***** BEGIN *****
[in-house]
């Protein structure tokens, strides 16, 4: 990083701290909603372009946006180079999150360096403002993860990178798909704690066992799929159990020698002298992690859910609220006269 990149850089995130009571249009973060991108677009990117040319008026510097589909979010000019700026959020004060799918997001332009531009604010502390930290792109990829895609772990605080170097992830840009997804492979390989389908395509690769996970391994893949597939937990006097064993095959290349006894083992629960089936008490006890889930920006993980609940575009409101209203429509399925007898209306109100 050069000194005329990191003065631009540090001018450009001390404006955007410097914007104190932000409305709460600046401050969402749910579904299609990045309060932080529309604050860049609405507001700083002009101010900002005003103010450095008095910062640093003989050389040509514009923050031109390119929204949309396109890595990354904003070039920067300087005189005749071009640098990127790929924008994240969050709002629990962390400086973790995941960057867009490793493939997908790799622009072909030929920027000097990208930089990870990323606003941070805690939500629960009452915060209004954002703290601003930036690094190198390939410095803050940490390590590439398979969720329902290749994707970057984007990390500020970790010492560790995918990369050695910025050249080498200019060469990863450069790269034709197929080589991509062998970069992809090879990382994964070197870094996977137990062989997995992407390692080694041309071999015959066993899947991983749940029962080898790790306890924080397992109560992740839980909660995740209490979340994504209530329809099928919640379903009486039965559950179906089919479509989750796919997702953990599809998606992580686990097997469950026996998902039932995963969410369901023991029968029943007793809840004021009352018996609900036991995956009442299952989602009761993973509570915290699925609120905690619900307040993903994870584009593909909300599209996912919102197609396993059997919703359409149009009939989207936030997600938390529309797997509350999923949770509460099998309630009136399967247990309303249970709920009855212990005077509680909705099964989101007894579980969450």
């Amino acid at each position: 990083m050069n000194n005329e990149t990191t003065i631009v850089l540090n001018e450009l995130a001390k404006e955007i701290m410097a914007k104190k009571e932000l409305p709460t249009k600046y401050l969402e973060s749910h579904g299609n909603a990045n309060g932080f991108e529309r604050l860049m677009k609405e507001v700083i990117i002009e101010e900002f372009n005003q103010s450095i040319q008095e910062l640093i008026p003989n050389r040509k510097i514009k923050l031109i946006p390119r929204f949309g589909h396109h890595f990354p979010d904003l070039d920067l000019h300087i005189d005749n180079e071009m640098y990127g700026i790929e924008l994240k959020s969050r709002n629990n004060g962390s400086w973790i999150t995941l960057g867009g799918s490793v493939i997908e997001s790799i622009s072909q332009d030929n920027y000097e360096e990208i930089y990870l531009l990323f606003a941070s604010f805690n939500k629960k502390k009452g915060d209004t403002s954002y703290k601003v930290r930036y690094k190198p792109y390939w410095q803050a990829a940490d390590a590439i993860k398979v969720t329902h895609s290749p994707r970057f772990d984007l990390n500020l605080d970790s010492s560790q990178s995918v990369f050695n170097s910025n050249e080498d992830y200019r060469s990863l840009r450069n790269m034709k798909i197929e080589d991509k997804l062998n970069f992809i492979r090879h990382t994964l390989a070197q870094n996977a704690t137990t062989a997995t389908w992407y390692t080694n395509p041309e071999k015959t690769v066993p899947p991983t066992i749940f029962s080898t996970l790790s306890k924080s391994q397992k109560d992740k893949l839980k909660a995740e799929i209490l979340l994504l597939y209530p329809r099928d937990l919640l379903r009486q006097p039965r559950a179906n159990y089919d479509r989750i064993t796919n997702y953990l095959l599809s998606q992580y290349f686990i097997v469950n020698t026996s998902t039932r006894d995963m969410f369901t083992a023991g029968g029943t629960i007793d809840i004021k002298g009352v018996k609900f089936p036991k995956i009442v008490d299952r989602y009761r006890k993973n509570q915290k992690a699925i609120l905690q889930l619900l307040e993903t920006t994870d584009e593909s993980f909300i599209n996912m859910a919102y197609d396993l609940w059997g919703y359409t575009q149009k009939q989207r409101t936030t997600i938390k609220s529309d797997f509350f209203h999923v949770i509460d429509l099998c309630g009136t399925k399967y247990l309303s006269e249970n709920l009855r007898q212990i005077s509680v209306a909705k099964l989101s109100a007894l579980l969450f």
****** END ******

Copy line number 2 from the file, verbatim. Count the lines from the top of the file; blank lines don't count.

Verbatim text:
């Protein structure tokens, strides 16, 4: 990083701290909603372009946006180079999150360096403002993860990178798909704690066992799929159990020698002298992690859910609220006269 990149850089995130009571249009973060991108677009990117040319008026510097589909979010000019700026959020004060799918997001332009531009604010502390930290792109990829895609772990605080170097992830840009997804492979390989389908395509690769996970391994893949597939937990006097064993095959290349006894083992629960089936008490006890889930920006993980609940575009409101209203429509399925007898209306109100 050069000194005329990191003065631009540090001018450009001390404006955007410097914007104190932000409305709460600046401050969402749910579904299609990045309060932080529309604050860049609405507001700083002009101010900002005003103010450095008095910062640093003989050389040509514009923050031109390119929204949309396109890595990354904003070039920067300087005189005749071009640098990127790929924008994240969050709002629990962390400086973790995941960057867009490793493939997908790799622009072909030929920027000097990208930089990870990323606003941070805690939500629960009452915060209004954002703290601003930036690094190198390939410095803050940490390590590439398979969720329902290749994707970057984007990390500020970790010492560790995918990369050695910025050249080498200019060469990863450069790269034709197929080589991509062998970069992809090879990382994964070197870094996977137990062989997995992407390692080694041309071999015959066993899947991983749940029962080898790790306890924080397992109560992740839980909660995740209490979340994504209530329809099928919640379903009486039965559950179906089919479509989750796919997702953990599809998606992580686990097997469950026996998902039932995963969410369901023991029968029943007793809840004021009352018996609900036991995956009442299952989602009761993973509570915290699925609120905690619900307040993903994870584009593909909300599209996912919102197609396993059997919703359409149009009939989207936030997600938390529309797997509350999923949770509460099998309630009136399967247990309303249970709920009855212990005077509680909705099964989101007894579980969450």